American College of Cardiology President Dr. Kim Allan Williams, for example, said the rule “does not account for the reality of the situation faced by the medical community.” Williams pointed out that many providers have tried, failed and given up meeting the current requirements of the program. “That is why it is vital that CMS consider participation data from the current stage to see what is working and what isn't before outlining an upcoming stage.”
A recent Modern Healthcare analysis of program data indicated physician participation dropped by 12% in 2014 compared with a year earlier.
Most of the critics who argued for a delay in Stage 3 until 2017 similarly asked that Stage 2 achievements and failures be assessed first.
The American Medical Association, however, thanked the feds for granting a hardship exemption for providers who are unable to clear the bar this year. The AMA added that it hopes the additional comment period will yield further improvements.
The American Hospital Association called the rules “a mixed bag for hospitals and health systems and the patients they serve.” The AHA said it appreciated the 90-day reporting period this year, but the simultaneous release of the Stage 3 rules was “deeply disappointing” and “too much too soon.”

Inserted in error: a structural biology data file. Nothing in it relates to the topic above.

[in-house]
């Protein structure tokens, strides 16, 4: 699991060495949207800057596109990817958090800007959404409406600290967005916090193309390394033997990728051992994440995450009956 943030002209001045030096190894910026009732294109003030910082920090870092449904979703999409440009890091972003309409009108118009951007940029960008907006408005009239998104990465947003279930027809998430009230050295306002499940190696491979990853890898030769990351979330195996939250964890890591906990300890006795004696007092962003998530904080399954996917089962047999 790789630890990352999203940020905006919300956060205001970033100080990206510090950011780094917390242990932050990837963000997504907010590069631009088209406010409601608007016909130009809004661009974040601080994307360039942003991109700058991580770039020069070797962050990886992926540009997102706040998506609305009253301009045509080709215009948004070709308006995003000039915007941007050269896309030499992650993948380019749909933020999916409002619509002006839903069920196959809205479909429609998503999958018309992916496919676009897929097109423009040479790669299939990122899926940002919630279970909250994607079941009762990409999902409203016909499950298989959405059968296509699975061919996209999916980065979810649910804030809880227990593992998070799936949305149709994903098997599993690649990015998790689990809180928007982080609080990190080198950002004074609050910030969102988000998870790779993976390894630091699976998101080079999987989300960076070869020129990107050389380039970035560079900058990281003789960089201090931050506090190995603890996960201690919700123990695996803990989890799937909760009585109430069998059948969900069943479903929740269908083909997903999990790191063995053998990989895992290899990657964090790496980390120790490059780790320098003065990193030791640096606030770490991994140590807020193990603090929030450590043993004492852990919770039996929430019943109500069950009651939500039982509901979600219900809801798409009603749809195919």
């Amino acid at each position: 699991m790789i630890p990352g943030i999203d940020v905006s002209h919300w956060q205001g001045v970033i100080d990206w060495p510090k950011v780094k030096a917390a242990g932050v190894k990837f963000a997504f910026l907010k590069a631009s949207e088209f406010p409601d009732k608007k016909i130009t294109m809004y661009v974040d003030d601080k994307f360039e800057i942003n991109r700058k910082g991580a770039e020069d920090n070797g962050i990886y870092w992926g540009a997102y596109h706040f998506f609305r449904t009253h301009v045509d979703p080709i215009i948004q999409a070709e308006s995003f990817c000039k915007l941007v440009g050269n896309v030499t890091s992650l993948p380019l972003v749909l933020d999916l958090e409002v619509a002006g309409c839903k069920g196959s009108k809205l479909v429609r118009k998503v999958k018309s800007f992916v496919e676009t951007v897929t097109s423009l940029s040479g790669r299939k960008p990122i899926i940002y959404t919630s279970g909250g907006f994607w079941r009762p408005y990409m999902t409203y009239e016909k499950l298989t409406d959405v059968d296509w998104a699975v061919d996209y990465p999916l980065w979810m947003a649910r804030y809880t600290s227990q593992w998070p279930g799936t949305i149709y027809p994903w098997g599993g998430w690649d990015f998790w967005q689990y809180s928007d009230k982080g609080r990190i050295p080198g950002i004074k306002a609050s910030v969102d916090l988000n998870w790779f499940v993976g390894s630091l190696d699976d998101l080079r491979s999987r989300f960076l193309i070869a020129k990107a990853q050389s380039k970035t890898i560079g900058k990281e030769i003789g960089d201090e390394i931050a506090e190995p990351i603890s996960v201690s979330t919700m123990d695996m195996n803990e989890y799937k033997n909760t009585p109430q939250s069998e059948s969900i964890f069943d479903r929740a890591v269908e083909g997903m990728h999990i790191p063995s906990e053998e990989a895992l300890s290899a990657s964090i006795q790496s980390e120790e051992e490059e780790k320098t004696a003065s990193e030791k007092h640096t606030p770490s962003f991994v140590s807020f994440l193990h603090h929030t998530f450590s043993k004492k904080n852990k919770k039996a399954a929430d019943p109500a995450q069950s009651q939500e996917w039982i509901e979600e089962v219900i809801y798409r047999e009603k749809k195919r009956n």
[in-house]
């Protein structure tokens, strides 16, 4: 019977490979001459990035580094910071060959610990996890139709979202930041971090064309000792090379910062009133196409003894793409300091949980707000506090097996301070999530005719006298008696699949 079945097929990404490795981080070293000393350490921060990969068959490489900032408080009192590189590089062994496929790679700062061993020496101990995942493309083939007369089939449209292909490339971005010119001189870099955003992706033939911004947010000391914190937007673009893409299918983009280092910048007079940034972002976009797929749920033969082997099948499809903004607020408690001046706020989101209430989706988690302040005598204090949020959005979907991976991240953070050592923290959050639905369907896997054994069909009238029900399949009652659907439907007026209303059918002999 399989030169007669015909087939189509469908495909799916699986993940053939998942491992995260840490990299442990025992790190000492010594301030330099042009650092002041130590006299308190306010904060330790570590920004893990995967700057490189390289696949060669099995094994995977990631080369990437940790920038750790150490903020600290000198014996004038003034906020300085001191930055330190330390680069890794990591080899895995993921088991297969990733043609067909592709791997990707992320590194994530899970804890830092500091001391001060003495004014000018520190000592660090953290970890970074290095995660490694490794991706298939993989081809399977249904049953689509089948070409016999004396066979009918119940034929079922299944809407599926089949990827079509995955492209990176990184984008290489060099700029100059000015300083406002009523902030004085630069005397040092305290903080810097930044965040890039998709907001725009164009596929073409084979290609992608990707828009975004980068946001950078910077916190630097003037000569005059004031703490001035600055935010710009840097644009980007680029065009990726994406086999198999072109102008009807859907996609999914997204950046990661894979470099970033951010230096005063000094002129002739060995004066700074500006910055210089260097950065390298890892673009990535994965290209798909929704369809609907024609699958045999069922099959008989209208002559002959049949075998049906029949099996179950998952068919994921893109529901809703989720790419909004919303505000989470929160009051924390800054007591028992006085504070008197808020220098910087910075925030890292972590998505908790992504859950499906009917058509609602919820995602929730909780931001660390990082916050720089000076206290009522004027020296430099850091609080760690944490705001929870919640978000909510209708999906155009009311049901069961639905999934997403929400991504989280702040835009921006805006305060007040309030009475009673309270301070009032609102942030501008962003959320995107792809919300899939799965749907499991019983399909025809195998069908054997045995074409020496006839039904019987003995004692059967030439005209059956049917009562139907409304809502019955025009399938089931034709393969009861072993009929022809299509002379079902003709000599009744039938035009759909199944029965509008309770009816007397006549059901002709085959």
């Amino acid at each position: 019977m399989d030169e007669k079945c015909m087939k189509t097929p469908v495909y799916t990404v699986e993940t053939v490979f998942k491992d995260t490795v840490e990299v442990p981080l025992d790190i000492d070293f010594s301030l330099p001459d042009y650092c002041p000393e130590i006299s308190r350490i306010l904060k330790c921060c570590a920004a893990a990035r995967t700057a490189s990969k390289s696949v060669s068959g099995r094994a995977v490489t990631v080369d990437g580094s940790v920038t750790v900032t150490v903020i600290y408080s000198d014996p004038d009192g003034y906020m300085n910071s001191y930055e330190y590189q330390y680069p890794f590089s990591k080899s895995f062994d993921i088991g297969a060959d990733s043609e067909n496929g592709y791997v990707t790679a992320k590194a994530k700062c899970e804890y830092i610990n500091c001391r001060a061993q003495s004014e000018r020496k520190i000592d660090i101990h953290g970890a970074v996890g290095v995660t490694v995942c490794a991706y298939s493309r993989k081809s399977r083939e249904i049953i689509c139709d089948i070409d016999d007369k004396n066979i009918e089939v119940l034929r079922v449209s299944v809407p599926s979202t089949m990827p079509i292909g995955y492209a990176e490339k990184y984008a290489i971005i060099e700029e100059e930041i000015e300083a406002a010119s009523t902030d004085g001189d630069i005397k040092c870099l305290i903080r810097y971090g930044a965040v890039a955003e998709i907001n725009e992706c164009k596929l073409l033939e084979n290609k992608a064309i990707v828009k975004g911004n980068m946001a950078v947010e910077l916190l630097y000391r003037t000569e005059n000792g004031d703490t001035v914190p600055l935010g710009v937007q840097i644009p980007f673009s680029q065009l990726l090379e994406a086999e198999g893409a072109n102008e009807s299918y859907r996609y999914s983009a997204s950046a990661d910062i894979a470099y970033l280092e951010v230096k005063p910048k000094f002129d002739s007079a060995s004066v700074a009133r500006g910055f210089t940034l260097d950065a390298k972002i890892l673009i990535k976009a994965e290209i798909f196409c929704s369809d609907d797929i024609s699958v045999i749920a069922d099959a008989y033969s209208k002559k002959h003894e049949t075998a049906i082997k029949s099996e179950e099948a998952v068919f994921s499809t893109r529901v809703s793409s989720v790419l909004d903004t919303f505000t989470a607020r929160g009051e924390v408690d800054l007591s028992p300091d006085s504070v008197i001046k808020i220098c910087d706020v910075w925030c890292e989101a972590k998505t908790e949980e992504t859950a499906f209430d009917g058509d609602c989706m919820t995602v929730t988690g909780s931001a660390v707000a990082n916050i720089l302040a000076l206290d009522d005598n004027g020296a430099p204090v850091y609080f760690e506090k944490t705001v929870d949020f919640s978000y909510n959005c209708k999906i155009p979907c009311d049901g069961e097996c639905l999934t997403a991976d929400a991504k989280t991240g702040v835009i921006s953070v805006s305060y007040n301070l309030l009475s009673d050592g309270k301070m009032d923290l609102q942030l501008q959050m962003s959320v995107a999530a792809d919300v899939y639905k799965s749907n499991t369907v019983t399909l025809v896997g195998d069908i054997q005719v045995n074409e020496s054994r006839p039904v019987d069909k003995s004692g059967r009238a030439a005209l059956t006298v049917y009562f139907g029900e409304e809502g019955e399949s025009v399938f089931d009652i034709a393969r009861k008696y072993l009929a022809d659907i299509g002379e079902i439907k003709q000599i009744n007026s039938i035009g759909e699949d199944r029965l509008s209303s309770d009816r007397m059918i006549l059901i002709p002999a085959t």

“Despite the urging of hospitals, physicians and Congress, the Stage 3 final rule includes many new and more challenging requirements,” the AHA said. “More than 60% of hospitals and about 90% of physicians have yet to attest to Stage 2.”
Sen. Lamar Alexander (R-Tenn.), who has taken up the cause of providers who want the government to put the brakes on the program, issued a statement Tuesday threatening legislation to alter it. Alexander, who chairs the Senate Health, Education, Labor and Pensions Committee, said the Obama administration “rushed ahead with a rule against the advice of some of the nation's leading medical institutions and physicians.”
Members of the College of Health Information Management Executives, however, is on the bus with where the CMS is heading with the meaningful-use regulations. The organization, which represents about 1,700 hospital CIOs, also said provisions of the ONC's new requirements for EHR vendors will “lead to greater transparency regarding vendor products; improved testing and surveillance of health IT, and an improved focus on user-centered design.”
Dr. Karen DeSalvo, head of the ONC, said those 2015 edition rules governing the functionality of EHRs will make data more available to consumers by requiring vendors to build in application programming interfaces, or APIs, into their systems, which she called “doorways to data.”
The regulations also improve cybersecurity and add tools intended to stop providers and vendors from engaging in practices the ONC has dubbed "information blocking."
The ONC also issued a final draft Tuesday of its road map for achieving interoperability of health information technology.